bat Mrs. Socrates came dowa on him like
the American Eagle on an angle-worm,
and he repented immediately.
A correspondent in Russia says "there is
a fine field for the American threshing
machine" there just now. Can't be done.
You'll have to do your own fighting. The
Monroe doc tine is still in favor here.
The enenmber season has set in, and a
man is waked Hp at 2 o'clock in the morn
ing, after dreaming that an elephant is
sitting on his equator, to experience a vio
lent regret that he has not attended church
more regularly in his youth.
When a hay gets drawn in between the
press rollers and batters face of the types,
the eatenriaiag editor stops the pre-a only
long enongh to insert a line, saying that
the defaced portion of the page is a map
of the fortifications around some Turkish
A boy fire years of age having stolen
can of milk his mother took him to task
with moral suasion, and wound up her
discourse by exclaiming: "What in the
work! were yon going to do with the milk?"
' 1 was going to steal a dog to drink it,"
was the crushing reply.
The widow wts by the vacant chur,
A combing her strands of yellow hair,
While her soal by a thoaght is vexed,
Not of the man who sat there last,
Not of the joys of the buried past,
Bat of who would sit there next.
A number of Postmasters in the South
west have written to the Postmaster Gen
eral saying that the silver change has be
come a great searce of annoyance to them.
Seems to ns, we weald pat np with aboat a
twentv-nonnd package of that sea
kind of annoyance without much ineon-
"Decoration day is a beaatifal institu
tion," he said, "fraught with sweet odors of
bygone joys, and teeming with love and
grateful reasemhranc," and then he left
the hoase with a msrket-basket on his arm,
and tried to ball-done the green gro
cer into selling him a ten-cent head of cab
bage for fonr cento.
Even the fenr-yeaields cry for apriag
style. The other larning little Clara
wanted Ie be sJoraiit with her new dram.
I haven't time Ie dress yen new," raid
sinni; ."ga away and play." Bat
Clara" eenttmnlatsd the hnsy needle in her
"fciSpnlaad: e. if ye deal' have
tiaaa ta tahe eat f na, what de yen hay
little girls Ur? .
An Interesting Letter From the
Centennial State Graphic Dis
cription of Scenes and Incidents.
ll-H-ial ('rr--'iiih-iK-- .f th.- Iu...,.j
Lake City, Cor.., May l!, 1877.
At a recent visit toyum-beautifnl city, 1
promised you I would send vim a few items
from this phav. 1 fence this tooting of my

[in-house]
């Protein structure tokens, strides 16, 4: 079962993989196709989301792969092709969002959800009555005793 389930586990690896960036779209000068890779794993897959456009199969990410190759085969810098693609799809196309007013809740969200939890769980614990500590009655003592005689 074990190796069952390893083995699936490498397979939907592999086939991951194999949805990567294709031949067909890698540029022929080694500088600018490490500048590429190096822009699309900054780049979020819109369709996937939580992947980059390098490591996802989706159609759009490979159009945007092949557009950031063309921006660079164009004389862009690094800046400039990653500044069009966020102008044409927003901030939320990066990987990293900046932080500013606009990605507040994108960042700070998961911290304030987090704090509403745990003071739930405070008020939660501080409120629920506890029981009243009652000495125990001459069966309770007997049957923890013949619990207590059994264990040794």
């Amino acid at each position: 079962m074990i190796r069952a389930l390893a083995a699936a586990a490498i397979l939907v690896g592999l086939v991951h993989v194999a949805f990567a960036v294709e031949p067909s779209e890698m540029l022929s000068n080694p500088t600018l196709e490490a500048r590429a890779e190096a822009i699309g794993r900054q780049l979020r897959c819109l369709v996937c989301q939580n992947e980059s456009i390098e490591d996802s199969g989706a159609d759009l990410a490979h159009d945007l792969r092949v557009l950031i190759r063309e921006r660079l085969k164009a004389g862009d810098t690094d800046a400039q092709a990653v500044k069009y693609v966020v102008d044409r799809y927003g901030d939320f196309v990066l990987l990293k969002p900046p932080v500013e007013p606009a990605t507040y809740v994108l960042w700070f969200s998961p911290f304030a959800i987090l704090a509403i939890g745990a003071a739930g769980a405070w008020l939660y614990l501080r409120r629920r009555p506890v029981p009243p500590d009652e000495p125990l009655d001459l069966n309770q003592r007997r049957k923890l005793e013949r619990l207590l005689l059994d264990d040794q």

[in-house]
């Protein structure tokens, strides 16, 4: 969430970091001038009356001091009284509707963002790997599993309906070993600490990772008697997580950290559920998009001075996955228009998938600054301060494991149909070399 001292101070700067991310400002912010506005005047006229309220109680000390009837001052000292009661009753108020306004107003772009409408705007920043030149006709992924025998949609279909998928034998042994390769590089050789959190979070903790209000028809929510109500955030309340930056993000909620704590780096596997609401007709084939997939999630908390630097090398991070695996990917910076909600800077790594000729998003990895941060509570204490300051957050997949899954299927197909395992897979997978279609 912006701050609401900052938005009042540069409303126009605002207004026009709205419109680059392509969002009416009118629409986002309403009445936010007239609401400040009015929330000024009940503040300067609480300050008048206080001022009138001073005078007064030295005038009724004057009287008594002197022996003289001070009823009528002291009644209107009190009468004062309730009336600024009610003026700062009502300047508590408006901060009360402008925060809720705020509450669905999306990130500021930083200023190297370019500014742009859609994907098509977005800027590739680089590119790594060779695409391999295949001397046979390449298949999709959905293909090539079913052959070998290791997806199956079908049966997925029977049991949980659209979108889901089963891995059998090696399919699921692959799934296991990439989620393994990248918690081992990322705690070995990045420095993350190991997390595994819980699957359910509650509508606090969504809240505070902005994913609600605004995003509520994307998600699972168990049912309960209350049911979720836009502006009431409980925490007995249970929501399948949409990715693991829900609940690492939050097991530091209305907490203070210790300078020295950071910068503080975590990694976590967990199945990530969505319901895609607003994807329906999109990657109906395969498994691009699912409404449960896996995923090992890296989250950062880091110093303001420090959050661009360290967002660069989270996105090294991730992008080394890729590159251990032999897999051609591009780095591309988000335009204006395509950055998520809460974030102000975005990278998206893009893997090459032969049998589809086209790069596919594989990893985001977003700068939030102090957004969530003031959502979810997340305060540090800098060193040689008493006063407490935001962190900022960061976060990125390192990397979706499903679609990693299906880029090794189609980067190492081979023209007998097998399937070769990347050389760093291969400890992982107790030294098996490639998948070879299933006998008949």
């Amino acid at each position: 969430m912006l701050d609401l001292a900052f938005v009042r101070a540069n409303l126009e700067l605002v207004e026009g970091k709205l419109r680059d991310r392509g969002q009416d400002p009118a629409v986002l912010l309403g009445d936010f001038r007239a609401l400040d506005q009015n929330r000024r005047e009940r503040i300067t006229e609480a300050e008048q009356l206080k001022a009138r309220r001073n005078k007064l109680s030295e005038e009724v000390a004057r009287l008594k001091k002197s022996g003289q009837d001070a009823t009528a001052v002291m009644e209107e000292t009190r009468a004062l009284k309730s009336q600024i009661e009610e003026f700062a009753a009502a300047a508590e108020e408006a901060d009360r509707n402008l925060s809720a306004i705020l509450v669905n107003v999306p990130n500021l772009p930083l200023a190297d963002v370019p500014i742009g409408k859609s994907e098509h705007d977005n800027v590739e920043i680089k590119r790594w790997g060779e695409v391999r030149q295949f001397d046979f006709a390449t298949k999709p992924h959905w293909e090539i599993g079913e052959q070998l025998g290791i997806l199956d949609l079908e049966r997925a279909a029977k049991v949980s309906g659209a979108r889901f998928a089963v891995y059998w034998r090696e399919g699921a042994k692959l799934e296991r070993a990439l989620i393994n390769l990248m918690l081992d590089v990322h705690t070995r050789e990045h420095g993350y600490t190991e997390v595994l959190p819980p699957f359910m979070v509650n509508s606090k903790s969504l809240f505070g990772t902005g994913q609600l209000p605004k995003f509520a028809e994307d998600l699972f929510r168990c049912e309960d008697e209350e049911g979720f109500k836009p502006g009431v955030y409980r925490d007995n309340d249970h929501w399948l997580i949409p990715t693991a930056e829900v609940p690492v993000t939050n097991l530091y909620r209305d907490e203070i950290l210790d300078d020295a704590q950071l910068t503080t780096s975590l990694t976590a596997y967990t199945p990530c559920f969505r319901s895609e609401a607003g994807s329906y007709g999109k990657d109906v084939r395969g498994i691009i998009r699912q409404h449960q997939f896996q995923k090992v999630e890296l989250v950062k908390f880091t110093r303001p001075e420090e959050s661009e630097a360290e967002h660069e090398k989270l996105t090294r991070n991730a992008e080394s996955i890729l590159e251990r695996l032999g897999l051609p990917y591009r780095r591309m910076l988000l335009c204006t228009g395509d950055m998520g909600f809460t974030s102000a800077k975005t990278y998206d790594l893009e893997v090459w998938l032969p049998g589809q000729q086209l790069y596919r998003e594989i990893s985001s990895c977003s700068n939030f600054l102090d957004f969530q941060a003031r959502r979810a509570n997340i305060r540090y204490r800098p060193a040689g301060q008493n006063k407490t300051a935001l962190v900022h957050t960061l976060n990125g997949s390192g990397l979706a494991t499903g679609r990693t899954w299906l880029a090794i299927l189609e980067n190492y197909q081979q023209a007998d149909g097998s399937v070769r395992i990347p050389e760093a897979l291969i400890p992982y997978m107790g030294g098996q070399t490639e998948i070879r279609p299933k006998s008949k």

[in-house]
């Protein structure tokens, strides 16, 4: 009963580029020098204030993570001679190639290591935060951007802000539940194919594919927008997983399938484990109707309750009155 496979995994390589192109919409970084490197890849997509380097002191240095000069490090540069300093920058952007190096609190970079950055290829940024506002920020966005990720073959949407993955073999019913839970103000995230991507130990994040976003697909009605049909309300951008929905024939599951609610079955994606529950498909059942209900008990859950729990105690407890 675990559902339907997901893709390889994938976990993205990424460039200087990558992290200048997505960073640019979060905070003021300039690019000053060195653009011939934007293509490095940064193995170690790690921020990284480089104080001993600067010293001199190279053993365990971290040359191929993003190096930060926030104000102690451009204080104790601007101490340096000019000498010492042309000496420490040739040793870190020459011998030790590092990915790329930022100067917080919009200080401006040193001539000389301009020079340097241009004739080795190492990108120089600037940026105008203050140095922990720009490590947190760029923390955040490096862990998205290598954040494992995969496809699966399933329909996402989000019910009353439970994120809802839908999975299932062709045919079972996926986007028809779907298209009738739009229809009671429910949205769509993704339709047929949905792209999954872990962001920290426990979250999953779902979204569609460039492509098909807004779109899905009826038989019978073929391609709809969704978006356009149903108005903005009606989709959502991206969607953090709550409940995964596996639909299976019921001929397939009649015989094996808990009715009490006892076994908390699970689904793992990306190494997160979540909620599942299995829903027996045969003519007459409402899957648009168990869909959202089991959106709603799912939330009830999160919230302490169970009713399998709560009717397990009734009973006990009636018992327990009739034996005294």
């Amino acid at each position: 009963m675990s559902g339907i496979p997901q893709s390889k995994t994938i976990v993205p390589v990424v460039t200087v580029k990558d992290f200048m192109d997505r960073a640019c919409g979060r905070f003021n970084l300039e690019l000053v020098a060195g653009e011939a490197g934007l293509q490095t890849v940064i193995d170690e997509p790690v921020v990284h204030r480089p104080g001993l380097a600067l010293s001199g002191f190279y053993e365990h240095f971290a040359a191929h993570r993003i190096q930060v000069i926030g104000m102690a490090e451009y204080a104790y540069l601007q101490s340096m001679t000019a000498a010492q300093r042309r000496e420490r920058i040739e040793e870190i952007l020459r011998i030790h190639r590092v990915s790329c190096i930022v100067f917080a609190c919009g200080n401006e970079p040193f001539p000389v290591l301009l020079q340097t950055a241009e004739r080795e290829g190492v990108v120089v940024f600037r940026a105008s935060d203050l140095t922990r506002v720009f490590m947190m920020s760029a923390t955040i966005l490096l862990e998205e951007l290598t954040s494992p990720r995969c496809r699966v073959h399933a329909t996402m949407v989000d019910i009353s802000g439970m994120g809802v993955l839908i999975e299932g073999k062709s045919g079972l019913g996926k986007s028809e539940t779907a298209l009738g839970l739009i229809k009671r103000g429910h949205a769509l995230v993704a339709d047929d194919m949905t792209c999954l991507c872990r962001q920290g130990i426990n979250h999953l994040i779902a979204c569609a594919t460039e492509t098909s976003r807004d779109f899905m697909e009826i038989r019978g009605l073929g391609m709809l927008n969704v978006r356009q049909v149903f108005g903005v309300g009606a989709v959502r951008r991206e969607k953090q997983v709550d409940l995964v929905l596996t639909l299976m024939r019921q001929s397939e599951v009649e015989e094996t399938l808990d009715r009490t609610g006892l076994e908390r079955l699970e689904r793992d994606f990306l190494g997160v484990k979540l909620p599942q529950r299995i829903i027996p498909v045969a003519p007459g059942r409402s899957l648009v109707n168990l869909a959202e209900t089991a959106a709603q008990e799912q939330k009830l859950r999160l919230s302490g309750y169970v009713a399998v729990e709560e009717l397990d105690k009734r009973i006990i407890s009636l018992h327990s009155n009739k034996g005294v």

horn for the "Bazoo." As Sedulians arc
pretty well represented in J his place I need
not tell your many readers al just what
point of thecompjss to look for I -ike City,
hut I will dwell for the time on ils location
is situated in a beautiful valley on the
lake fork of the Gunnison river al its con
tinence with Henson creek, (mentioned on
the majM as Godwin creek), the town i
lieautifiilly laid out, thanks to our pioneer
settlers, with wide avenues, which v.iih
very little labor have been made equal to
a botildered or Nicholson pavement, water
has been brongi t down our principal thor
oughfares from Henson creek, by means of
a fully constructed ditch, which our wide
awake citizens are taking advantage of Im
planting shade trees along its route. We
can boast of higher living here than any
city east of the Missouri river, altitude
88,-wO feet. Do you catch the idea? It
is a common posture among the "Boys"
here to get on a "high" without the aid
of fermented spirits, they jast climb one of
the mountains surrounding the town, to a
distance of 1,.00 or 2,000 feet. Business
is lively and the merchants' are reaping a
rich harvest this season. A visitor of a
year ago would be surprised to sec the
that our little thre-ycar-old city is assum
ing. We have every hu.-iiiess represented
from a peanut stand to the heavy wholesale
establishment. I will not take time or
space to enumerate the mrny dtllercnt
business houses here, sutiice it to say that
we have three banks, three (irst-dass hotels,
not to mention the many restaurants and
minor boarding houses and every other
husines, trade, profession or calling among
which I ought mention the Doilnr Store,
Dance House, Kcuo and Taro rooms, Ac.
Speaking about the Kcno and Taro game
they run full blast day and night, with
open doors, the town trustees l:cea-e them
and derive a revenue of SoC from each
game per quarter. It seems strange to a
tenderfoot to go into one of these "gilded
palaces," which opens on the strect,without
having just been interviewed through a
ricket in the door; the games are liberally
patronized, The hardy unkept miner fault
lessly dressed manipulator of the "pa?te
board" elbow oueanother at the baize cover
ed table. Our county commissioners at a
recent meeting made an appropriation, and
made a contract for the building of a
court house which is now neariug comple
tion, under the able management of Mr.
Jonathan Ogden, the architect and builder.
We have a fine building stone here which
our business men are taking advantage of
by building some very fine stone blocks.